Selecting Suppliers & Ordering Product Samples

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It’s time to narrow down your list of suppliers and order some samples.

This is absolutely vital.

From looking at photos and reading descriptions you might think you’ve found the best product in the world. But you can’t tell anything about the product for sure until you actually get your hands on a sample and experience it’s quality.

You might be tempted to bypass this step. You might think you can save the money it costs to have a sample product shipped to you.

DO NOT SKIP THIS STEP

Too often, samples arrive and they are absolute garbage. Or they have a bad feel, or the features aren’t quite as expected.

There is nothing like getting your hands on, feeling and touching, really evaluating, and even testing different samples.

There is a cost to doing this, of course, and it’s not cheap — unless you view it as an insurance policy.

It’s that important.

To have a product sent to Canada or the US from overseas, it typically costs $50-100.

You don’t need to order samples from everyone. Just narrow it down, and get samples from the absolute top suppliers based on the information you have.

If a supplier has multiple products that are similar or different variations of the product you like, consider ordering additional samples in the same shipment. It might save you some money if they put 2-3 things in one box. And maybe in a few months or a year you’ll want to expand your product line. Or you might like the other samples better.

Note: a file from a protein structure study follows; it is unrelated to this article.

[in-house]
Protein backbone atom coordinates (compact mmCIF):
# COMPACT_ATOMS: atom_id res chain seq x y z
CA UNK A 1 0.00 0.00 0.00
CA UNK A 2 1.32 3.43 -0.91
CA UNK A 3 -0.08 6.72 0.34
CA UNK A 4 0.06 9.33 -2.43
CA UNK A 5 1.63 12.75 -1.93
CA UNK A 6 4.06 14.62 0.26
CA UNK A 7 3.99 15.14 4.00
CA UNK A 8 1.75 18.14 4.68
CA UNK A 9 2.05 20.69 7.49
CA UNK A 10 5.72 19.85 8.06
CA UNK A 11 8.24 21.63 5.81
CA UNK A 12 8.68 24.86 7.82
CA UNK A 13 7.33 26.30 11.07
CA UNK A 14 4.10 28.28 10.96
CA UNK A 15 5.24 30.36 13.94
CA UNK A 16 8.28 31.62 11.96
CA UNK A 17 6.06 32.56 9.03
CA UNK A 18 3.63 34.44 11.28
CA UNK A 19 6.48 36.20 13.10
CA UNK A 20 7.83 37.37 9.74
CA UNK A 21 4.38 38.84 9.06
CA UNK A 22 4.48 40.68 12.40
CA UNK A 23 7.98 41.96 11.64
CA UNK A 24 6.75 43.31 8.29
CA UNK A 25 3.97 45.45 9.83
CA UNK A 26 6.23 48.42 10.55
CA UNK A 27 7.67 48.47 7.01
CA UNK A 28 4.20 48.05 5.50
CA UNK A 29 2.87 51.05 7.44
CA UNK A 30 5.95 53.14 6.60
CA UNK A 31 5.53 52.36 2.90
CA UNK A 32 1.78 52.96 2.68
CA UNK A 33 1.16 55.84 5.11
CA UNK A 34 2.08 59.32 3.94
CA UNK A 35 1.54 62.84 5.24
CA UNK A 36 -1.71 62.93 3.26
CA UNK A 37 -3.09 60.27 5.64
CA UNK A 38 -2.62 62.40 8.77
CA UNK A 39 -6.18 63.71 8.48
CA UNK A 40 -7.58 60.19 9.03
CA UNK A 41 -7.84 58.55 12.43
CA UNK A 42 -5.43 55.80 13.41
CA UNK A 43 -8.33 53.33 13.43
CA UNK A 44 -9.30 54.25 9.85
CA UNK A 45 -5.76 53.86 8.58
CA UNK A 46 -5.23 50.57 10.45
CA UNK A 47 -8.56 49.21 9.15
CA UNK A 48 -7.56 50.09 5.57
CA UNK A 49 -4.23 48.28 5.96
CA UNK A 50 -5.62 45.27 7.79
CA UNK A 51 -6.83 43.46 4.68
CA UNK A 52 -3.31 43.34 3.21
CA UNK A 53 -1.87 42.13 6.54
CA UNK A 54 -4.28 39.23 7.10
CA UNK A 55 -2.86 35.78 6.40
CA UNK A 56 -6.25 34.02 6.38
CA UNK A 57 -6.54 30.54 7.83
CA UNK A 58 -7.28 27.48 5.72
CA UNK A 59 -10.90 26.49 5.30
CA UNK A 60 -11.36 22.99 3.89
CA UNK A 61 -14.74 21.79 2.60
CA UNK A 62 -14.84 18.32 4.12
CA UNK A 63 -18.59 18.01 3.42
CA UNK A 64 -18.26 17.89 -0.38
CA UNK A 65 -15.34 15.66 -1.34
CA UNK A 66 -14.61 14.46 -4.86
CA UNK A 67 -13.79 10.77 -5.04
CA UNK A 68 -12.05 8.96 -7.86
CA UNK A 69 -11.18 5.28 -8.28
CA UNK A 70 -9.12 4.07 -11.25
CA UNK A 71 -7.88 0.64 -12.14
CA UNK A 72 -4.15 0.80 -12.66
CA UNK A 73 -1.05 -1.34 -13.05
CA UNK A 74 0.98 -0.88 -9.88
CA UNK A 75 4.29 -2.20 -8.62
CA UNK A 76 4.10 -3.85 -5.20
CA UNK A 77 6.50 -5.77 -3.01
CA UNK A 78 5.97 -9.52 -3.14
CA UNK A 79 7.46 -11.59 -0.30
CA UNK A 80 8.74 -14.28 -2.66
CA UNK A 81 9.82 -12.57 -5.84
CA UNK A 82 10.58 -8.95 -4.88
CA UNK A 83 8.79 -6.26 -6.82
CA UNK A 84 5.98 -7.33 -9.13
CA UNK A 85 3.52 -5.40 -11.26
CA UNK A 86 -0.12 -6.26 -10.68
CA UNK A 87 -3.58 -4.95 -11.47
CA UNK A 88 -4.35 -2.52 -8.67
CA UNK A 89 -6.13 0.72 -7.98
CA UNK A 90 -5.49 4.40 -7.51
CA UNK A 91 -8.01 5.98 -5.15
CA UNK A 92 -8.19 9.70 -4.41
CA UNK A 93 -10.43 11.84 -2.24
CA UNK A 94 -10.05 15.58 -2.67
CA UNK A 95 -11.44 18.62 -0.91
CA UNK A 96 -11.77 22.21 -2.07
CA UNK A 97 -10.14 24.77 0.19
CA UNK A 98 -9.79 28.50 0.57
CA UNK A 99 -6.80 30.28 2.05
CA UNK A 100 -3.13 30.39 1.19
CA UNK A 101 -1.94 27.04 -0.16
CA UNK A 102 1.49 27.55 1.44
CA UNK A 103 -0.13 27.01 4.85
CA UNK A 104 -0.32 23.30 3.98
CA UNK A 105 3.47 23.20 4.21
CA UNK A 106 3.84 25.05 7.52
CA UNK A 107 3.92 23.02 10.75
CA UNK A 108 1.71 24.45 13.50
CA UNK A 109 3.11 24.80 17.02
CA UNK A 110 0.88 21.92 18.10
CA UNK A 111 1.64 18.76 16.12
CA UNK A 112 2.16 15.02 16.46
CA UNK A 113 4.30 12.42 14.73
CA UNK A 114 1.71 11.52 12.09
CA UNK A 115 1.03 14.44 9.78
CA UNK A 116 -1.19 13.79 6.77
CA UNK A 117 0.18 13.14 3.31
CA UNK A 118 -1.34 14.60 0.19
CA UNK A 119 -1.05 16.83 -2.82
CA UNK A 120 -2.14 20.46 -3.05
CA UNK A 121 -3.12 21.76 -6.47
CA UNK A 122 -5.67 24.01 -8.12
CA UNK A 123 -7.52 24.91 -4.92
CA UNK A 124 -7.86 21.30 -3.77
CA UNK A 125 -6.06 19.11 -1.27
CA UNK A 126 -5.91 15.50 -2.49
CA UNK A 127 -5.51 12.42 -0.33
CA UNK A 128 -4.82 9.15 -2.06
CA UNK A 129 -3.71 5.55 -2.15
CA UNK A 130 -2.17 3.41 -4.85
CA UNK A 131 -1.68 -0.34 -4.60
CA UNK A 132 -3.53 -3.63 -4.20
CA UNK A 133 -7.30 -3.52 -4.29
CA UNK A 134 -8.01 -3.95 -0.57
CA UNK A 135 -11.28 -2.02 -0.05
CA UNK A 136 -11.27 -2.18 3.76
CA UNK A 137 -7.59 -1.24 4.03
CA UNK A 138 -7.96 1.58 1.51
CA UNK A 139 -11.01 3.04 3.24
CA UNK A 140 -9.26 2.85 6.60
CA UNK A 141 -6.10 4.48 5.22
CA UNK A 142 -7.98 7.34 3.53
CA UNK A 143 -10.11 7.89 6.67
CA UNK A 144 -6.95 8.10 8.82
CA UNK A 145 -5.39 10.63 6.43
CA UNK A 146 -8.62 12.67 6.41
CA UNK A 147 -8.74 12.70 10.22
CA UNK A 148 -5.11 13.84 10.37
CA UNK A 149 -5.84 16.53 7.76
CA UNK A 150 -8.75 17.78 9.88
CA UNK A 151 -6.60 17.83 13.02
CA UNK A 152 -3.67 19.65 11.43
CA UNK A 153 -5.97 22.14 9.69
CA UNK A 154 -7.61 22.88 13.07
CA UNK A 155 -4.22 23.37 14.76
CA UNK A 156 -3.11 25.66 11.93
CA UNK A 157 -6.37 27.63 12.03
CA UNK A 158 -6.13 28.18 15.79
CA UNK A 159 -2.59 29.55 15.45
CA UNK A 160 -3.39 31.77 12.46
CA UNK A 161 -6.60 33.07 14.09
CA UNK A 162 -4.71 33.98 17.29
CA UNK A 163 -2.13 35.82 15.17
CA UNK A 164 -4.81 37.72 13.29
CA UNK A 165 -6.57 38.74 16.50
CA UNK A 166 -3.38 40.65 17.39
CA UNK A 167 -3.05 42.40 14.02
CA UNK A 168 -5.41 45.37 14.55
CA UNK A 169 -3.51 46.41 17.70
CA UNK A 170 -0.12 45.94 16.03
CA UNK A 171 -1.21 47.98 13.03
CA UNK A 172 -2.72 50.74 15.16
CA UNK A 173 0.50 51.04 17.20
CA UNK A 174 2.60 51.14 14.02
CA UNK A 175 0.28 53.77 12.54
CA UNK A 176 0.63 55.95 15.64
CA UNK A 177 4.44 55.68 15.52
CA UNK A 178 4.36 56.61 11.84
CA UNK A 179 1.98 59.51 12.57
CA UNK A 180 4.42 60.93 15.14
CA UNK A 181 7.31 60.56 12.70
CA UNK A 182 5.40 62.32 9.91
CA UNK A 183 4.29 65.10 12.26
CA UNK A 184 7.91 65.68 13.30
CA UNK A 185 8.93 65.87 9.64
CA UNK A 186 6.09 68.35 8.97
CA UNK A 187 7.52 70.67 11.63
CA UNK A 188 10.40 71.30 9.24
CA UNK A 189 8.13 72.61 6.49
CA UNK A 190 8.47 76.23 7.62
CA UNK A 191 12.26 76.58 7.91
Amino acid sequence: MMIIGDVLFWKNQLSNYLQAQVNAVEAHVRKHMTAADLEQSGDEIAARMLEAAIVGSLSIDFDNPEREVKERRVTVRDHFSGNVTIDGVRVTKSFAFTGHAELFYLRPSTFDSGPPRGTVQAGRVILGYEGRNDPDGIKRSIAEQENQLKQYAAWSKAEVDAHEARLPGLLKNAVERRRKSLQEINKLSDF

Get the fastest shipping you can. You want to get your product up and running as fast as possible. So don’t spend weeks or months trying to choose a product, trying to choose a supplier, waiting for samples. Get this done and get selling as fast as possible. Just use express shipping. Try to use your supplier’s shipping account, as that is often the best pricing option. Ask them to use FedEx, DHL, or whatever account they have and shoot the sample over so you get it in a few days.

Often the payment method for shipping samples will be different from your larger order payment method. For example, the supplier might require a Western Union transfer for the sample even if they will accept a different payment method for a full order.

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